A comprehensive guide on how to dispose of your cooking oils at homeMonday 9th November, 2020
Improper disposal of fats, oils and grease (FOG), is a sure-fire way of causing blockages in your home.
Unblocktober have created this handy and simple guide which explains how to correctly dispose of your cooking oils, to help you protect your drains and the environment!
You might have already been told that you shouldn’t pour FOG down your drains, but if you’re not too sure how to effectively dispose of the stuff. Well, we are here to help.
What’s the problem with disposing of cooking oil down the sink?
Pouring a little bit of oil down your sink may seem harmless, but the damage that causes is far from that.
Let’s delve down beyond our plughole…
Pouring FOG down your drains can cause blockages to form within your pipes. This can either be within your home drainage pipes, or even further down the system.
Fatbergs are a monstrous mass, which can be found in sewer systems. They are made up of a number of different things, such as wet wipes and solidified FOG.
One of the most notable fatbergs was found in Whitechapel, London. Lanes Group and Thames Water helped tackle the enormous blockage. It measured 250 metres long and weighed over 130 tonnes!
A recent study from Lanes Group found that 48% of the nation admitted to pouring fats, oils and grease down the drains.
The next time you sit down for your family Sunday roast, think of how you will dispose of the leftover FOG from the meal.
You don’t want to end up spending a fortune having to unblock your drains, when you could have easily disposed of your FOG safely.
What is the best way of disposing of FOG?
The problem with disposing of FOG is that it hardens quickly. If left for too long you can be stuck trying to scrape bacon fat from a frying pan and cause a big mess. However, if you act quickly enough you can ensure that the grease is put into one of the containers below and disposed of correctly.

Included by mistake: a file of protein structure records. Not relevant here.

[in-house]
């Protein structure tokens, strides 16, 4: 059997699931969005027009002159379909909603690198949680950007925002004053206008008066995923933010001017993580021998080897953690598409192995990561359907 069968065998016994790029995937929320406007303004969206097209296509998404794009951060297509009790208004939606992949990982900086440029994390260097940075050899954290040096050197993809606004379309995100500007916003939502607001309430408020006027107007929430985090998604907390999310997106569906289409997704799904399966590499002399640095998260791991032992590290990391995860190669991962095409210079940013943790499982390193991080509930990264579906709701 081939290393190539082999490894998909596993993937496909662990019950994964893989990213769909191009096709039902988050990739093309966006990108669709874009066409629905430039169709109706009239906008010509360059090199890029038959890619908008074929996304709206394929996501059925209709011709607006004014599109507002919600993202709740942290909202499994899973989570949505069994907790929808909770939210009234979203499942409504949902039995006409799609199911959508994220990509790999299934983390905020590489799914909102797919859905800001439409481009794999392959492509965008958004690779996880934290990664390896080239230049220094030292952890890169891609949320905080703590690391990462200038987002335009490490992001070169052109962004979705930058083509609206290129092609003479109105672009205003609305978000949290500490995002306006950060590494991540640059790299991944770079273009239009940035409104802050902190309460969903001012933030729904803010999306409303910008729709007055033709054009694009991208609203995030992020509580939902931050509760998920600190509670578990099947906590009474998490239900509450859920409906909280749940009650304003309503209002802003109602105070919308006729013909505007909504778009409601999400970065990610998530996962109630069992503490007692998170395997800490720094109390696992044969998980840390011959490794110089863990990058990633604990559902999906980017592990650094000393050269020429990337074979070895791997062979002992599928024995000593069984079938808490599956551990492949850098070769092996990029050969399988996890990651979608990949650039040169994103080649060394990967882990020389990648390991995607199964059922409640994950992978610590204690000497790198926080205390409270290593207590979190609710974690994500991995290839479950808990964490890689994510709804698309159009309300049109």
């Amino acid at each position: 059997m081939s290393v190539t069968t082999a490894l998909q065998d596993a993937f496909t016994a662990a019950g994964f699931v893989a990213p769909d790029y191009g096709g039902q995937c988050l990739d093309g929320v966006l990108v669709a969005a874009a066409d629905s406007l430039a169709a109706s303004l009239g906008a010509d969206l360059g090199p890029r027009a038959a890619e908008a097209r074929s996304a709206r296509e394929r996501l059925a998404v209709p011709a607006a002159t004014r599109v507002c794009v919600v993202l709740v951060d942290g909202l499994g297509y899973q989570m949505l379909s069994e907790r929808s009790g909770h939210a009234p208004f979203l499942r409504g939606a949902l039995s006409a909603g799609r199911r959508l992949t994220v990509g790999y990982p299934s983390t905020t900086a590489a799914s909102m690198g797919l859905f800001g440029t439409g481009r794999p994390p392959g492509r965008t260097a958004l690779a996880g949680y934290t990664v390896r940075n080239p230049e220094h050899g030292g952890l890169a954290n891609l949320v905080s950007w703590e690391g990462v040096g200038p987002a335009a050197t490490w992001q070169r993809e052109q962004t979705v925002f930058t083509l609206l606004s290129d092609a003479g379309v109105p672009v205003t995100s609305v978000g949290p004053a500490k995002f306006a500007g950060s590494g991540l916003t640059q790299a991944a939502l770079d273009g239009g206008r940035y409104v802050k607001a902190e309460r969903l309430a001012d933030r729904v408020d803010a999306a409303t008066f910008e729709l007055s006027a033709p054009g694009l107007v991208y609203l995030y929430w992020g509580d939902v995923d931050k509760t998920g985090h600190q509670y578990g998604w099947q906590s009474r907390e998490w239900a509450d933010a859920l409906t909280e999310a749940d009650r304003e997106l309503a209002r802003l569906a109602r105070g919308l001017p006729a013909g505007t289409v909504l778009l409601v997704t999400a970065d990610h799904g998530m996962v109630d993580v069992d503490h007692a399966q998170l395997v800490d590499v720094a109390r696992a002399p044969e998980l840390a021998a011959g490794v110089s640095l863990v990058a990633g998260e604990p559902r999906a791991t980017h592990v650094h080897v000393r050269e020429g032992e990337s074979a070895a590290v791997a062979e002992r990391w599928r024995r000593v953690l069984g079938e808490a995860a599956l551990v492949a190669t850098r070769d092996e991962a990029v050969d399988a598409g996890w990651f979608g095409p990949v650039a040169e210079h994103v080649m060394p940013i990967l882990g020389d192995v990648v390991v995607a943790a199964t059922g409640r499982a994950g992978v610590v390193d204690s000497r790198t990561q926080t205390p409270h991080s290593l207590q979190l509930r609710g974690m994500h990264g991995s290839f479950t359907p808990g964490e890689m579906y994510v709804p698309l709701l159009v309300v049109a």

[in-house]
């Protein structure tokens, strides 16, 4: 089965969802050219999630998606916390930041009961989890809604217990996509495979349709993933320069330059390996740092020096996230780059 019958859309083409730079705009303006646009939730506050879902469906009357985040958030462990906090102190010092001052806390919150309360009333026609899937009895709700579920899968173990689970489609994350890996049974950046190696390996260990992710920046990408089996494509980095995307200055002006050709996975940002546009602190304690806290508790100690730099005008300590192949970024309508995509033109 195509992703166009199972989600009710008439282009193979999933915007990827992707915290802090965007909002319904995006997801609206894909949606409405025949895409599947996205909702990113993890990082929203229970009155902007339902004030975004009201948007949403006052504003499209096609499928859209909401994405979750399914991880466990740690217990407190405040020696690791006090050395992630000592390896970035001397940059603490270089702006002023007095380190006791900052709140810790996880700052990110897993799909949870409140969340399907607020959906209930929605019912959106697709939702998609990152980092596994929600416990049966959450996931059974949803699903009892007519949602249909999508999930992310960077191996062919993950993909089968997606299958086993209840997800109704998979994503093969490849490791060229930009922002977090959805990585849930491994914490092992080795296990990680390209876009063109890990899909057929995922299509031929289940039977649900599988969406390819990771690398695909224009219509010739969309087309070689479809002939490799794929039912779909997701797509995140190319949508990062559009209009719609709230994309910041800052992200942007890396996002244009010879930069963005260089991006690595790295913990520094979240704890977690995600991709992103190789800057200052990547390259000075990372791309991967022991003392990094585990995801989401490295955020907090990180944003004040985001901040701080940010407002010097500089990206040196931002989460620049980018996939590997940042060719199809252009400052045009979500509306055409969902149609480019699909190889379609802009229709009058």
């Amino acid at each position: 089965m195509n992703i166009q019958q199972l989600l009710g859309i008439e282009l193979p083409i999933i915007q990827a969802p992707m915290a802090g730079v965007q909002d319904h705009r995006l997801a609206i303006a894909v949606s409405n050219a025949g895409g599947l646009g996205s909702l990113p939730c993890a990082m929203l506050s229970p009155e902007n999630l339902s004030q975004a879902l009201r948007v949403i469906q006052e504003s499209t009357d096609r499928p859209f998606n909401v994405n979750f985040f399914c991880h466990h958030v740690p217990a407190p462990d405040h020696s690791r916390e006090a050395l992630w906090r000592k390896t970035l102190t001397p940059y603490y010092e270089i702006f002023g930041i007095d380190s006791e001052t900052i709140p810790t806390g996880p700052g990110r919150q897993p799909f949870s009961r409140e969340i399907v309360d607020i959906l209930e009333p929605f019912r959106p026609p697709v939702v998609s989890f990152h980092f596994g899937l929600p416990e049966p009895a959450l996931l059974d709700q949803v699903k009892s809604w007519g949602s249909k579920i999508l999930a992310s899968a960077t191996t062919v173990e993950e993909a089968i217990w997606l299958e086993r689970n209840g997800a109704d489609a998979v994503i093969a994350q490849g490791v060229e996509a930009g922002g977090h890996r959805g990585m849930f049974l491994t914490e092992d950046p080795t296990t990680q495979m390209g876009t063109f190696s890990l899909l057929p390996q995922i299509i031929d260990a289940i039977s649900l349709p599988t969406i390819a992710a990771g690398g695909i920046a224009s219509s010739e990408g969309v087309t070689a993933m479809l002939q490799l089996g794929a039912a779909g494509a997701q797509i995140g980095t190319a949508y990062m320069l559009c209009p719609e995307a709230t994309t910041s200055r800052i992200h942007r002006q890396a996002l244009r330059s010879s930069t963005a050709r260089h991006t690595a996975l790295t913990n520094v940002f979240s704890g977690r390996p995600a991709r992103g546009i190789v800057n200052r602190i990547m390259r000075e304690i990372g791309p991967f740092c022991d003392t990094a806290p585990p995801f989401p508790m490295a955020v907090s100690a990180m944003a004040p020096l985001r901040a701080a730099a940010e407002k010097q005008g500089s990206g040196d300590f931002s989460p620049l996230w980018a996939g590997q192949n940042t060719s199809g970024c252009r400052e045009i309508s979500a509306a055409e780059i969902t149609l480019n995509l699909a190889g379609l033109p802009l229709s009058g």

There are a number of different methods to disposing of your FOG;
1. Use a paper egg carton. A paper egg carton is great because most are usually made out of a biodegradable material themselves, so when you pop them in the bin, it will naturally decompose in landfill.
2. A glass bowl – When you remove the pan from the heat, let the oil cool slightly, to not cause any harm to yourself, and then pour the FOG into the bowl and let harden. Then with a paper towel, scoop and remove the fat from the bowl and dispose of in your general household waste bin*.
3. There are also a number of alternatives on the market that help to catch FOG. One of these being the Grease Hero, these drain guards help to trap and absorb discarded cooking oil which can then be disposed of in the bin.
*Alternatively you could save your leftover FOG and make your own DIY bird feed fat balls.
What should I do if I accidentally put grease down the drain?
Firstly, don’t worry, we all make mistakes. To reduce the amount of damage that may occur there are a number of steps that you can take.
1. You’re going to need some very hot water, boil the kettle and pour it down the sink, or alternatively pour leftover pan water from pasta or vegetables down the plughole.
2. Then pour a mixture of 1 part vinegar and 1 part baking soda down the drain, this will fizz and bubble and help to prevent the FOG sticking to your pipes – this is a natural process so no harsh chemicals will enter our waterways!
3. Repeat if necessary.
If you follow these steps you will have reduced the chances of your sink clogging, however if you’re worried that your sink may be clogged here are four signs that you might have a problem
1. Water draining slowly
2. Gurgling sound
3. Bad odour
4. Sinking backing up
To ensure that your drain is in tip top condition, we recommend cleaning your sink with the vinegar and baking soda method at least once a month. Leftover veg/pan water can also be pour directly into the sink to help clear bits of FOG and substances lingering in the pipes. Or if needed, give Lanes Group a call for a free quote.
Unblocktober is the world’s first month-long national campaign and awareness month to improve the health of our drains, sewers, watercourses and seas - driven completely by the British public.